Many actors at the beginning stages of their careers spend a lot of energy trying to study with anyone and everyone who they think can help their career. Often, it is misplaced use of energy and resources. Training is essential but there comes a time when it’s necessary to leave the nest and start an actual career, booking acting jobs. Similarly, many actors run after an agent far too early in the game to find the appropriate representation without credits and experience. I always ask actors who come to me for advice with a gazillion classes under their belt, “When are you going to start working…as an actor?”
The class habit is often an excuse to avoid starting a real career. Teachers can sometimes refer you to an agent or a director but they mostly teach. You have to get out in the industry and start marketing yourself—student films, indie films, non-union showcases, commercials, music videos, and even Web series. You have to start somewhere, and this can create a lot of fear. It can be overwhelming—who to contact, what to say, how often, how to contact them—email, phone, in person, letter, postcard, flyer—and when? Taking a marketing class or working with a mentor can help. Signing up for an online casting organization is another option—Backstage, Actor’s Access, LA or NY Casting.
There are basically six steps to launching a career (after your training):
- Your goals: choosing your media—Where you want to work?
- Your type: defining your brand—What are you offering to the industry?
- Your head shot and resume: showing your product.
- Your website: building your store so “they” can find you and see your work.
- Sizzle reels: showing your work on camera.
- Communication with the industry: what to say, when, and how.
This guideline will help you see that clarity in what you are presenting, and getting excellent marketing tools that are consistent with your type/brand comes first before contacting agents, casting directors, and industry professionals.
The upside to continued study is developing new techniques, practicing what you already know, strengthening your acting “muscle,” learning to work with actors with different techniques, and working with a top professional—a director who might consider you for a future role, or a casting director who is a good teacher and knows the “on the set” reality. It’s also a good way to develop a “network” of people who know your work. That teacher may become a screenwriter or film producer!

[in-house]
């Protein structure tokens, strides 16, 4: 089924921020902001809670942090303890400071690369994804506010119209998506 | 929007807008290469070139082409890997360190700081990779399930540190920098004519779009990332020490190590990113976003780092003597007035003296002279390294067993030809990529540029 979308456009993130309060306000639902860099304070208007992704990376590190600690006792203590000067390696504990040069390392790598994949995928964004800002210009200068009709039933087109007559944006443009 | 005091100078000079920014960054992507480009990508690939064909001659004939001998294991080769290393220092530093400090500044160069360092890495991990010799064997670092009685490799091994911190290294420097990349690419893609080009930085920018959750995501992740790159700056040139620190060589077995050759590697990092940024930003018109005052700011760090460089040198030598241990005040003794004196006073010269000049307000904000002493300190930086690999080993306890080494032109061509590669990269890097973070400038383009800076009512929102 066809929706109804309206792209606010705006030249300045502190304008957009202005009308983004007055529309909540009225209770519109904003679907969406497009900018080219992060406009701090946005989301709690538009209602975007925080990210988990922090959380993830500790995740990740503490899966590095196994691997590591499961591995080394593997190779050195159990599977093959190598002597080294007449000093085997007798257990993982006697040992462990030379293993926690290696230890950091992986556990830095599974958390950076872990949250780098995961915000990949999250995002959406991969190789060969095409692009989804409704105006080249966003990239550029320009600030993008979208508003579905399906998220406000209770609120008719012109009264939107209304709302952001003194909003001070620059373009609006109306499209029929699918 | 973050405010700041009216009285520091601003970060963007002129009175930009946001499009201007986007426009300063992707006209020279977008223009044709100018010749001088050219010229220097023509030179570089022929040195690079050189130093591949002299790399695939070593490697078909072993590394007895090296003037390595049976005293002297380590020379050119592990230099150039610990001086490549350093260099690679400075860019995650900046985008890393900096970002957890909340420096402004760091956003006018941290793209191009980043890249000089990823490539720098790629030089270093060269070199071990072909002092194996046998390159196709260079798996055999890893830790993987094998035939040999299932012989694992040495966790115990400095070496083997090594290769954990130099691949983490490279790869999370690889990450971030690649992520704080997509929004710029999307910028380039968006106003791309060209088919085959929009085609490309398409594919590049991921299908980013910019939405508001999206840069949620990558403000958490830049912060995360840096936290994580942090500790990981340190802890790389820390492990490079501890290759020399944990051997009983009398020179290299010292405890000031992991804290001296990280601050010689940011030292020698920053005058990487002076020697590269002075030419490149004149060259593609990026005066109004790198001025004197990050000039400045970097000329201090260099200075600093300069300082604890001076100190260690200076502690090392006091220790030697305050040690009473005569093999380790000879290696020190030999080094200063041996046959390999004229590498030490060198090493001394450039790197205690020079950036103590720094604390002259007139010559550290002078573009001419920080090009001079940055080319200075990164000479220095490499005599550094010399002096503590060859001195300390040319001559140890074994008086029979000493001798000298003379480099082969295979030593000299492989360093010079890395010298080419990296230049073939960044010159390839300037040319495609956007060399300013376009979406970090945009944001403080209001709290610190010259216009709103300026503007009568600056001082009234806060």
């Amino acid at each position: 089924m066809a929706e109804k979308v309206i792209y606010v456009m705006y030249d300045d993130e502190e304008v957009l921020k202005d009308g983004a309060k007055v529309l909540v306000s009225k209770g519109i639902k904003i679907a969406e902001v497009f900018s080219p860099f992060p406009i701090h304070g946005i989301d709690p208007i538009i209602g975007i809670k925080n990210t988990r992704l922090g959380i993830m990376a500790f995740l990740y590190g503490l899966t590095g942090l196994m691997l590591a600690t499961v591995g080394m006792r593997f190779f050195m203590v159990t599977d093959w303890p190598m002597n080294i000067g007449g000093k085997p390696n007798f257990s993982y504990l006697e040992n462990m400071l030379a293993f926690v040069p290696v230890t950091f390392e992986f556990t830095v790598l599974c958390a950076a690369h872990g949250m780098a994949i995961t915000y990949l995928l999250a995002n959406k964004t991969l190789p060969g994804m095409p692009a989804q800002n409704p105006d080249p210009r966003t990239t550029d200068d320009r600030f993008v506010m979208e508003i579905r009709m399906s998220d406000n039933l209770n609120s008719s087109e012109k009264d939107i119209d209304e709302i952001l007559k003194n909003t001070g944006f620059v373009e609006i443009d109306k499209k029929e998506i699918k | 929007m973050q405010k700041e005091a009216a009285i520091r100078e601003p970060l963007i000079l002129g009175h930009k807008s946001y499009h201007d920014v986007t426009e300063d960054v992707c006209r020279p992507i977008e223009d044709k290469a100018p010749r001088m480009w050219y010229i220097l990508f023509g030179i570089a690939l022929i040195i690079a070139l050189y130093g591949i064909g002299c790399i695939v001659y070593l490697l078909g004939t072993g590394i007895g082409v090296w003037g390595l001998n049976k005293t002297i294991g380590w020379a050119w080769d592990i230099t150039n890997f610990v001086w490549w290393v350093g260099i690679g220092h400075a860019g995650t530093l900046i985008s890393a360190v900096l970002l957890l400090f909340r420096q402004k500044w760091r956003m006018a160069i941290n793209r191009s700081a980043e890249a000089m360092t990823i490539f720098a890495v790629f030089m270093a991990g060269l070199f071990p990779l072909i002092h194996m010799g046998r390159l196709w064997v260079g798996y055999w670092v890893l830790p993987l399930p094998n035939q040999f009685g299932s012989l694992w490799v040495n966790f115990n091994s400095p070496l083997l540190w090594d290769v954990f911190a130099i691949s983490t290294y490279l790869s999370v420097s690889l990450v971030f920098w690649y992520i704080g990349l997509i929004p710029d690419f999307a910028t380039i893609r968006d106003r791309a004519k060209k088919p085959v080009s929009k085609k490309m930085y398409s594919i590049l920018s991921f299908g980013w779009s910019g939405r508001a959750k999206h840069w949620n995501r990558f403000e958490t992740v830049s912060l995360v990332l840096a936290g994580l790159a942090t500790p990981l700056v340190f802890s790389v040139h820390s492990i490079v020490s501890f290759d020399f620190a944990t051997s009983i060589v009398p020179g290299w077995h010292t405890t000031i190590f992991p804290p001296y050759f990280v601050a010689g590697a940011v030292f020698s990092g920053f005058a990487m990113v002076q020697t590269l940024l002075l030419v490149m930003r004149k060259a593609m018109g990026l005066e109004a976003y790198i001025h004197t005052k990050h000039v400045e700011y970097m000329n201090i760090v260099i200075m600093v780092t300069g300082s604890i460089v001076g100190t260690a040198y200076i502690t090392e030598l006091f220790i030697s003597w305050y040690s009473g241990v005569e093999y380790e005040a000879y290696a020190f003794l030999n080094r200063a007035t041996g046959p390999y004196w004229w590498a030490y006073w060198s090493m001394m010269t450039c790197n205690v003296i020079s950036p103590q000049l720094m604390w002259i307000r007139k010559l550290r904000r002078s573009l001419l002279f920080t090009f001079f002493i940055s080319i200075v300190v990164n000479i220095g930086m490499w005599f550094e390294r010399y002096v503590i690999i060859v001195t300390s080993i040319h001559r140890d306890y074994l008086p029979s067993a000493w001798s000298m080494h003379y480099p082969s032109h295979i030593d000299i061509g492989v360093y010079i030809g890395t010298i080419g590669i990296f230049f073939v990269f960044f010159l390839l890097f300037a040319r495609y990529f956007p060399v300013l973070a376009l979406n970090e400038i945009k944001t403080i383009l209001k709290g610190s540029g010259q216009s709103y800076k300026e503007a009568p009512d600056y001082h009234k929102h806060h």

The downside to staying in class (if you’re not seeking work as well) is delaying what could be a thriving career—the sooner you start booking and building credits on your résumé, the sooner your career takes off.
If you did not attend a four-year drama program or a two-year conservatory, then you should probably take the classes you need to catch up to your competition who are better trained in: acting technique (Meisner, Method, Stanislavsky, Chekov, Classical, etc.), scene study, voice, speech, movement, stage combat, period drama, dialects, improvisation, and on camera classes, among other things.
It’s disconcerting to speak to an actor who has a foreign accent, regional dialect, or a strident vocal quality because they only studied acting technique. No one told them they sound untrained and are not presenting themselves as professionally as they could be. And yes, there are movie stars with accents or urban dialects but they are the exception. Why give a director/producer a reason not to hire you, or a casting director to call you in?
If you lack confidence as an actor and truly feel you need more training, ask yourself these three questions before signing up for a new class:
1. Will this class enhance my current training, technique, and talent? Is this specific training something that is missing in my experience?
2. Will working with this specific teacher/studio give me greater credibility or enhanced status on my résumé? (Not all teachers are equal, nor are schools. It may be assumed that you are a more accomplished actor if you work with a respected master teacher/their studio—those who have established a major reputation—Willam Esper, Michael Howard, Terry Scriber, Larry Moss, Ivana Chubbyk, Stella Adler, Uta Hagen, etc.)
3. Am I signing up because the teacher seems nice, the class is cheap,because I’m not doing any acting right now and my best friend is signing up?
Acting classes can be great. Learning new techniques is an excellent path to keep you on your game, but your job as an actor is to act professionally, not in an acting studio. If you’re auditioning and working weekly or monthly you probably don’t need a class—you are developing your talent on the set (and getting paid). When things slow down, then is the time to go back in class and re-energize your skills. Until then focus on going forward with your career—get out there and book!
As the founder and executive director of The Actors' Market, Gwyn Gilliss provides free monthly info seminars, agent/casting director interview tele-seminars, weekly marketing tips, as well as many coaching programs to help actors break into both the NY and L.A. industries. Gwyn has tremendous success with her private career coaching clients. More than 90 percent get agent representation launching their careers with performances in feature films, Broadway productions, and Emmy-award-winning primetime TV series, such as "The Good Wife," "White Collar," "Grey's Anatomy," "NCIS," "House," "Law & Order," "30 Rock," "Criminal Minds."
Email her to request a free 15-minute career session: email@example.com.